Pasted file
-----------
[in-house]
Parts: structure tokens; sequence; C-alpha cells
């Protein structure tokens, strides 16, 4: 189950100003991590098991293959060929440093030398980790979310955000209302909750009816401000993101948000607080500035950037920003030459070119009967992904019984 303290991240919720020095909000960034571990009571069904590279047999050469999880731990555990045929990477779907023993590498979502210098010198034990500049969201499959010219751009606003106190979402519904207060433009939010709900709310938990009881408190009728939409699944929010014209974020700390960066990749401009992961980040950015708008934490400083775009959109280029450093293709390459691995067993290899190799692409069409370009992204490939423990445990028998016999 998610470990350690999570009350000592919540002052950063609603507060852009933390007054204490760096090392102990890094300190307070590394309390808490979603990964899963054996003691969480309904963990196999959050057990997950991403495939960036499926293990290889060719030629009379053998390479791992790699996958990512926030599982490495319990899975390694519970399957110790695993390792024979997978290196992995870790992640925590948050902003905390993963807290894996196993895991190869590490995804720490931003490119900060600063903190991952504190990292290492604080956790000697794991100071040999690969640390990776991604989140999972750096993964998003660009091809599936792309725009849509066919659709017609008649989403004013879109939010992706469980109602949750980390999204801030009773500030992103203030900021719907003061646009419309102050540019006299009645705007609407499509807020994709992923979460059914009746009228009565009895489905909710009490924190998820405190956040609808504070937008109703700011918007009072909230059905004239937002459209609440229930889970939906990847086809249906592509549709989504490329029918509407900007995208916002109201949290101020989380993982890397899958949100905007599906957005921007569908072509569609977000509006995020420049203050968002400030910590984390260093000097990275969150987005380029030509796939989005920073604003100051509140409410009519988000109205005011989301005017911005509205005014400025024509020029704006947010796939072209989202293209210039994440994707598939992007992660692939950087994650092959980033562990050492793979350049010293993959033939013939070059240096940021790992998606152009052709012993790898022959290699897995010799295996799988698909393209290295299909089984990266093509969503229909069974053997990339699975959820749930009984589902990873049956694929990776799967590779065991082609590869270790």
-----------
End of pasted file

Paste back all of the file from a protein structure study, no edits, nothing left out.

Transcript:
[in-house]
Parts: structure tokens; sequence; C-alpha cells
């Protein structure tokens, strides 16, 4: 189950100003991590098991293959060929440093030398980790979310955000209302909750009816401000993101948000607080500035950037920003030459070119009967992904019984 303290991240919720020095909000960034571990009571069904590279047999050469999880731990555990045929990477779907023993590498979502210098010198034990500049969201499959010219751009606003106190979402519904207060433009939010709900709310938990009881408190009728939409699944929010014209974020700390960066990749401009992961980040950015708008934490400083775009959109280029450093293709390459691995067993290899190799692409069409370009992204490939423990445990028998016999 998610470990350690999570009350000592919540002052950063609603507060852009933390007054204490760096090392102990890094300190307070590394309390808490979603990964899963054996003691969480309904963990196999959050057990997950991403495939960036499926293990290889060719030629009379053998390479791992790699996958990512926030599982490495319990899975390694519970399957110790695993390792024979997978290196992995870790992640925590948050902003905390993963807290894996196993895991190869590490995804720490931003490119900060600063903190991952504190990292290492604080956790000697794991100071040999690969640390990776991604989140999972750096993964998003660009091809599936792309725009849509066919659709017609008649989403004013879109939010992706469980109602949750980390999204801030009773500030992103203030900021719907003061646009419309102050540019006299009645705007609407499509807020994709992923979460059914009746009228009565009895489905909710009490924190998820405190956040609808504070937008109703700011918007009072909230059905004239937002459209609440229930889970939906990847086809249906592509549709989504490329029918509407900007995208916002109201949290101020989380993982890397899958949100905007599906957005921007569908072509569609977000509006995020420049203050968002400030910590984390260093000097990275969150987005380029030509796939989005920073604003100051509140409410009519988000109205005011989301005017911005509205005014400025024509020029704006947010796939072209989202293209210039994440994707598939992007992660692939950087994650092959980033562990050492793979350049010293993959033939013939070059240096940021790992998606152009052709012993790898022959290699897995010799295996799988698909393209290295299909089984990266093509969503229909069974053997990339699975959820749930009984589902990873049956694929990776799967590779065991082609590869270790």